I was knocking around the idea of putting a floor grate next to the stove and running some duct work with an in line fan across the basement to the corner the workbench is in to take the chill out of the air.

    Yes, I would have a damper on the workbench end but I wonder I can draw heat down?
    I would have the in line fan on a switch and only have it on when I needed it.
  8. begreen

    begreen Mooderator Staff Member

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    All WA electricity does NOT sell for 5 cents / kw, urban legend. Seattle has electricity for about that price because it has it's own hydropower system and dams. The rest of us on the west side of the cascades are paying for unbuilt nuclear systems at about .09 kw. East side is about 7.5 cents I think.

    However, I think you are on the right track. I would insulate the office well and put an electric heater in, blowing on my feet.
  9. MountainStoveGuy

    MountainStoveGuy Minister of Fire

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    In my local area that compares to approx. $10/million btu's vs $23.45/million for electricity. (.08/KWh vs .81c/therm)
  10. Sandor

    Sandor Minister of Fire

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    7.5 cents is a bargain. I pay almost 12 with all of the fees & taxes added in.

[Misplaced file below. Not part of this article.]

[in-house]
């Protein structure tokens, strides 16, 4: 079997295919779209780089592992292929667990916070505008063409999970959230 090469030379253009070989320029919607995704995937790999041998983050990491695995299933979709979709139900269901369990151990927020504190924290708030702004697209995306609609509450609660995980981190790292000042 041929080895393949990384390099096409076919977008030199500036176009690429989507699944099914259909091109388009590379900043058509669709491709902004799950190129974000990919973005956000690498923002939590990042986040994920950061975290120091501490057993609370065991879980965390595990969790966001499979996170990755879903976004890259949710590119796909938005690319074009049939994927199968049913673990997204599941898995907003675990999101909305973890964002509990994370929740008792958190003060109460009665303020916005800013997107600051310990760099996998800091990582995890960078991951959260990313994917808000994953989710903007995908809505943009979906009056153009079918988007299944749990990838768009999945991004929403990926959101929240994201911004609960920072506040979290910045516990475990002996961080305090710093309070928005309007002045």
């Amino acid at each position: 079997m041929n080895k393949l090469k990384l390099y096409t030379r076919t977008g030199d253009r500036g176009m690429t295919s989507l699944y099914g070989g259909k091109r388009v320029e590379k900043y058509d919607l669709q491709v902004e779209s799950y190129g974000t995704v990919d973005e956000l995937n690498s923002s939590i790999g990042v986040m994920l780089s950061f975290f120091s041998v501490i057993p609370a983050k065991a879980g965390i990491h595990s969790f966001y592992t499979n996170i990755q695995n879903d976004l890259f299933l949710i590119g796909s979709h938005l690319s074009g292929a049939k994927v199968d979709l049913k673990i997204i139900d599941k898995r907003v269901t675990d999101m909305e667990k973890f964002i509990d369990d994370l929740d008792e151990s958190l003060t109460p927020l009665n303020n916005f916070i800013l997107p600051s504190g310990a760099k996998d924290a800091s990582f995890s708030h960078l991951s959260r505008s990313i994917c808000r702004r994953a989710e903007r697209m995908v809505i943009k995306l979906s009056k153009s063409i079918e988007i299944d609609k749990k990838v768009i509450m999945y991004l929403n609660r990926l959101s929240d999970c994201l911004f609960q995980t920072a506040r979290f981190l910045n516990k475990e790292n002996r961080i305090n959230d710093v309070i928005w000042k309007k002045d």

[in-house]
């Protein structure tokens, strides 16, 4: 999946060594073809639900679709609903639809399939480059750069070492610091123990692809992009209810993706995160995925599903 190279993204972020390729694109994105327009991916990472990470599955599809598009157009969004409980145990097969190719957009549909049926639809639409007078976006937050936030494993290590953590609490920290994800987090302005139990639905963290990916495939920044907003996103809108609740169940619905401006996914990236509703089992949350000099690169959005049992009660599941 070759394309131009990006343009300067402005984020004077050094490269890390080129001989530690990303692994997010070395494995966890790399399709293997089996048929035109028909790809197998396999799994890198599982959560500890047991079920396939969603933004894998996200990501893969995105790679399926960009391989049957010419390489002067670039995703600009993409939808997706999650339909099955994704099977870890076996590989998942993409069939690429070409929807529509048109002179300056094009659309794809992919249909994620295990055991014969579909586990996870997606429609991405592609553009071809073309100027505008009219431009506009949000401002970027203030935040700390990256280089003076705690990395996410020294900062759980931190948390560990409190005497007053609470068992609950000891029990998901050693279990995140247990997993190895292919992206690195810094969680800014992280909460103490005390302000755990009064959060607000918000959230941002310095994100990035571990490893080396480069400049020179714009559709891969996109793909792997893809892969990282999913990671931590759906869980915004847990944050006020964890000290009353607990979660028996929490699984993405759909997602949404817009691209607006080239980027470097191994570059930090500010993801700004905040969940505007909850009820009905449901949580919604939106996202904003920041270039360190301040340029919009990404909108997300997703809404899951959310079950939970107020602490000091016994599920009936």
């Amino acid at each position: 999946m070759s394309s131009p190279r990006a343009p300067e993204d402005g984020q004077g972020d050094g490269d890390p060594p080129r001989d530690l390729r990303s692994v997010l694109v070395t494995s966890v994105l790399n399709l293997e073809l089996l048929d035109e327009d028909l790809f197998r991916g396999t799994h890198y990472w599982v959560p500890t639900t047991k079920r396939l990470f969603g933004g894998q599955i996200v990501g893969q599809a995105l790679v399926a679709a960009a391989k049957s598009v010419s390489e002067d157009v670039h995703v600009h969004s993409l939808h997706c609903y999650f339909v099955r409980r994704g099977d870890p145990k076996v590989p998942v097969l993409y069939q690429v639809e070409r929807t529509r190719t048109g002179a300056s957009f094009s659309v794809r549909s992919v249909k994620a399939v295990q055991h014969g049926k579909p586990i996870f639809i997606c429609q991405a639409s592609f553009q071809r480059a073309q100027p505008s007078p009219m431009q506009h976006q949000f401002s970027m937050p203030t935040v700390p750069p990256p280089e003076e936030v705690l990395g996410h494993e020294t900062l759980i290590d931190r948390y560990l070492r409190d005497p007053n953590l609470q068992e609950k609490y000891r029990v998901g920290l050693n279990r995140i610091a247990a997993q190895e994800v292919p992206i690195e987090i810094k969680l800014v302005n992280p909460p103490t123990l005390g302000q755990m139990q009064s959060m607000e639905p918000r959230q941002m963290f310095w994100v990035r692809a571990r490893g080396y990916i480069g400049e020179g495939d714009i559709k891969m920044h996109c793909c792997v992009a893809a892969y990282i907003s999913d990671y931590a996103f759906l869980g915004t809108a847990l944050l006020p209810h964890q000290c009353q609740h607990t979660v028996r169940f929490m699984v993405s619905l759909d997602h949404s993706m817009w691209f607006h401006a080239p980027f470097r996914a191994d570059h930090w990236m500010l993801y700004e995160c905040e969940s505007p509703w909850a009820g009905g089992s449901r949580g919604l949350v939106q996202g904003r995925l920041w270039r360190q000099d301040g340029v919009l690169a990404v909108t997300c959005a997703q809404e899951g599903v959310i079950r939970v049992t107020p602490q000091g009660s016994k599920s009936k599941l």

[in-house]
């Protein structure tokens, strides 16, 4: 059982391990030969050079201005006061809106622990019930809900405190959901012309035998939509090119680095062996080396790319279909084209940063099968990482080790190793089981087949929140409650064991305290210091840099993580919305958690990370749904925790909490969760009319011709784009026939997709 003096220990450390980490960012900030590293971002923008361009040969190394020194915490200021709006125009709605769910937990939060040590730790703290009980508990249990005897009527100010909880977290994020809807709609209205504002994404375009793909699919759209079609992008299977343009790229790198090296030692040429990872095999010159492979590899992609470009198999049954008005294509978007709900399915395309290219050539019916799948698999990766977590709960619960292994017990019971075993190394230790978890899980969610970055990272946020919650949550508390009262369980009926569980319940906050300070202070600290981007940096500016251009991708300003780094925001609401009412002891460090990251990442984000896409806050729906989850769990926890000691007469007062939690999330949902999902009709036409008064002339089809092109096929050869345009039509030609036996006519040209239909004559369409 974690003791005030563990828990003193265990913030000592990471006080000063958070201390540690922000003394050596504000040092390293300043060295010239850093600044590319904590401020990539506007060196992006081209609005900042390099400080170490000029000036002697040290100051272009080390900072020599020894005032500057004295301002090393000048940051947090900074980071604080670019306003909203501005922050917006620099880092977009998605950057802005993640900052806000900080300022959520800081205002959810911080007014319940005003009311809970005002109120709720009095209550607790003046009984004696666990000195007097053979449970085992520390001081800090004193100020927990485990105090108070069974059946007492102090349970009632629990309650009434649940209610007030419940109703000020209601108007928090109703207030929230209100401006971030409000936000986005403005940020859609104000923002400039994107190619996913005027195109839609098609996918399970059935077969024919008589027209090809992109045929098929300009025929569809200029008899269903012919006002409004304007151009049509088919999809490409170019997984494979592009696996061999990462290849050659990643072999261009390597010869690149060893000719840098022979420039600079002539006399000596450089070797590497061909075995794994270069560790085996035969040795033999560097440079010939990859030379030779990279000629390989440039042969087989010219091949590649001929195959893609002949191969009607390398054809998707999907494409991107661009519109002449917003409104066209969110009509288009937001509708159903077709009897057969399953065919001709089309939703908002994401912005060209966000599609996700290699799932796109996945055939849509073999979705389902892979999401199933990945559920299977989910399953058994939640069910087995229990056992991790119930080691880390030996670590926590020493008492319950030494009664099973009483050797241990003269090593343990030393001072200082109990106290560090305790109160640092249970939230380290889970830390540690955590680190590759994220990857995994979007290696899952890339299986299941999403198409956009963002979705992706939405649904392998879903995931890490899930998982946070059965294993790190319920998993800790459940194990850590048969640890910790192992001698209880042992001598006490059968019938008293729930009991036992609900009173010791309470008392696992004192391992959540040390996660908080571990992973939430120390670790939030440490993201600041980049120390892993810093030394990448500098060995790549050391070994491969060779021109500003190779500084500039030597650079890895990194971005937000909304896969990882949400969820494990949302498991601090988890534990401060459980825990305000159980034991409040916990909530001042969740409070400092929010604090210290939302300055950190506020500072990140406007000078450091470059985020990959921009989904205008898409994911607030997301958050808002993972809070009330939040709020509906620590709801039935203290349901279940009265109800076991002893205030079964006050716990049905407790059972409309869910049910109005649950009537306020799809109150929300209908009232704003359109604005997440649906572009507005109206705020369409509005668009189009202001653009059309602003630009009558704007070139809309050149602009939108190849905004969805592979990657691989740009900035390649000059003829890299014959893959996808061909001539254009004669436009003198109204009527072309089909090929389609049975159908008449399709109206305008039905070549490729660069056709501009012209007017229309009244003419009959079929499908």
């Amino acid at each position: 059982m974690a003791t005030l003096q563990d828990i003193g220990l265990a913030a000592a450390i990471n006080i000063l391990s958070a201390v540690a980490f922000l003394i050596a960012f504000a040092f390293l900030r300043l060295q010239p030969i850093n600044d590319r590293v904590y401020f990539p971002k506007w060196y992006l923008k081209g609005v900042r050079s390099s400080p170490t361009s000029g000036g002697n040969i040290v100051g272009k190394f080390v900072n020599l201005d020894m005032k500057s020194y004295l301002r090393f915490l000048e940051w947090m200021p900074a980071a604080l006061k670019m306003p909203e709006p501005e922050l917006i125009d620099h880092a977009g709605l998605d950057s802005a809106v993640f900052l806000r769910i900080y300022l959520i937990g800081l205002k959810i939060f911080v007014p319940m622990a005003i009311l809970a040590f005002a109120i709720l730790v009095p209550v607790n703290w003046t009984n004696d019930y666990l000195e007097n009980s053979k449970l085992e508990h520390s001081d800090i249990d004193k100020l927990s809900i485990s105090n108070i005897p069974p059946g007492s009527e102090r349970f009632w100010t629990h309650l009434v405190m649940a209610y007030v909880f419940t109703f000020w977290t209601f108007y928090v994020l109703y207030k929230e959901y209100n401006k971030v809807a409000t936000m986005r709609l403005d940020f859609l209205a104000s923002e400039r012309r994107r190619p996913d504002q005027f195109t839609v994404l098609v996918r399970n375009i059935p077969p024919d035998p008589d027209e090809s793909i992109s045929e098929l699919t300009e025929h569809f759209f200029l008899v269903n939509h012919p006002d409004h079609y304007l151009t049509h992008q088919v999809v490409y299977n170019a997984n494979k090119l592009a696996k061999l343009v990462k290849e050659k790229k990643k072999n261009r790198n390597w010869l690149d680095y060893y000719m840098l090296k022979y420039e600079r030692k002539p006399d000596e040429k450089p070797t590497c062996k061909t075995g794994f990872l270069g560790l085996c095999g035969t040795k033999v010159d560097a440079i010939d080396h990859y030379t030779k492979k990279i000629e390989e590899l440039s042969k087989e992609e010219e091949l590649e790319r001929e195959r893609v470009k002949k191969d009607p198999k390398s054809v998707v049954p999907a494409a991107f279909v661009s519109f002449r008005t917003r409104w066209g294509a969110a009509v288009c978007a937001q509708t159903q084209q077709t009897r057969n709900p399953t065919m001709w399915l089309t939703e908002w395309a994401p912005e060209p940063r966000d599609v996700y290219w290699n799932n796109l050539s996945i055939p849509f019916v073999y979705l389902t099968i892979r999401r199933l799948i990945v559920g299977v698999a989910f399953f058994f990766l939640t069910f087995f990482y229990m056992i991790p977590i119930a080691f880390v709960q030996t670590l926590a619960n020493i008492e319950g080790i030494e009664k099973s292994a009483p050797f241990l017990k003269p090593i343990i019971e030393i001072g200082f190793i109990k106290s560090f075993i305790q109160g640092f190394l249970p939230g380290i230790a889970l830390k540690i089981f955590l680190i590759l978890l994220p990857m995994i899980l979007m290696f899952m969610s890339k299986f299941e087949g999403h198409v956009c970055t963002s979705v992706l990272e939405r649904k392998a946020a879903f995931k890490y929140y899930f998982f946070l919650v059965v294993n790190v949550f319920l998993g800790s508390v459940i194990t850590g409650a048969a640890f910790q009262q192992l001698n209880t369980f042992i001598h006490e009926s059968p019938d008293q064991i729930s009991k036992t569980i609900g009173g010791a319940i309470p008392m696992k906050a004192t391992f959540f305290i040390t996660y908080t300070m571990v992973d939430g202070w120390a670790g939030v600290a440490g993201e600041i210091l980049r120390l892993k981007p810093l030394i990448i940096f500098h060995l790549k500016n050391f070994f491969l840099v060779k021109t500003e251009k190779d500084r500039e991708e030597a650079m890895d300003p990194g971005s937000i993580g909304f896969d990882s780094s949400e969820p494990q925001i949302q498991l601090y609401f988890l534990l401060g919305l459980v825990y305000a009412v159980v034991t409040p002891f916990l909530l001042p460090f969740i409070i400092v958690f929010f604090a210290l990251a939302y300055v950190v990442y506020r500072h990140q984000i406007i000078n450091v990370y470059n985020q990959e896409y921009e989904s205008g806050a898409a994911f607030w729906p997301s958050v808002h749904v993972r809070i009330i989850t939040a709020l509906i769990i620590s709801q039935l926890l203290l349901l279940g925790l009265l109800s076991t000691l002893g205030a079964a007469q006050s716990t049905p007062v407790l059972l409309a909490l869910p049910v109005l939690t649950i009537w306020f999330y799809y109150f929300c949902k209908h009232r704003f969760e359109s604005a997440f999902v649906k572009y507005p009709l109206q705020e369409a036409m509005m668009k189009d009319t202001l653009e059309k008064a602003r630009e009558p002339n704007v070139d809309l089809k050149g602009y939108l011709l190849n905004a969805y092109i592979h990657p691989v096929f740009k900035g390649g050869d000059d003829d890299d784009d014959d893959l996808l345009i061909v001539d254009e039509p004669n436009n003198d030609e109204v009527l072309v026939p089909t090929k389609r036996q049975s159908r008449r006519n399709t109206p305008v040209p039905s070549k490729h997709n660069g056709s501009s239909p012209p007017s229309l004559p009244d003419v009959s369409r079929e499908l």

11. saichele

    saichele Minister of Fire

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    I'd think the cheapest solutions would be 1) wall off the actual office area and use an electric heat source (like one of those radiators or baseboards) or 2) go the DV gas fireplace route. No sense heating 850 sq. ft if you're in 100 sq. ft most of the time. and the diffrernce between $50 for the electric unit and maybe $1000 for the gas unit covers a lot of difference in cost per BTU and framing. I bet you could frame off and insulate a 100 sf basement space for $200 or so if you're up for DIY work. Nothing real fancy, 2x4 walls, 1/2 inch drywall on one side, some mis-tinted off white paint, and some R5 fiberglass inthe stud bays.

    Steve
  12. Waterglider

    Waterglider New Member

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    Excellent advice. I think I was caught up in the romance of a pellet stove....but in reality, all I need is a warm space.

    2X4s and insulation here I come....

    Sean
  13. begreen

    begreen Mooderator Staff Member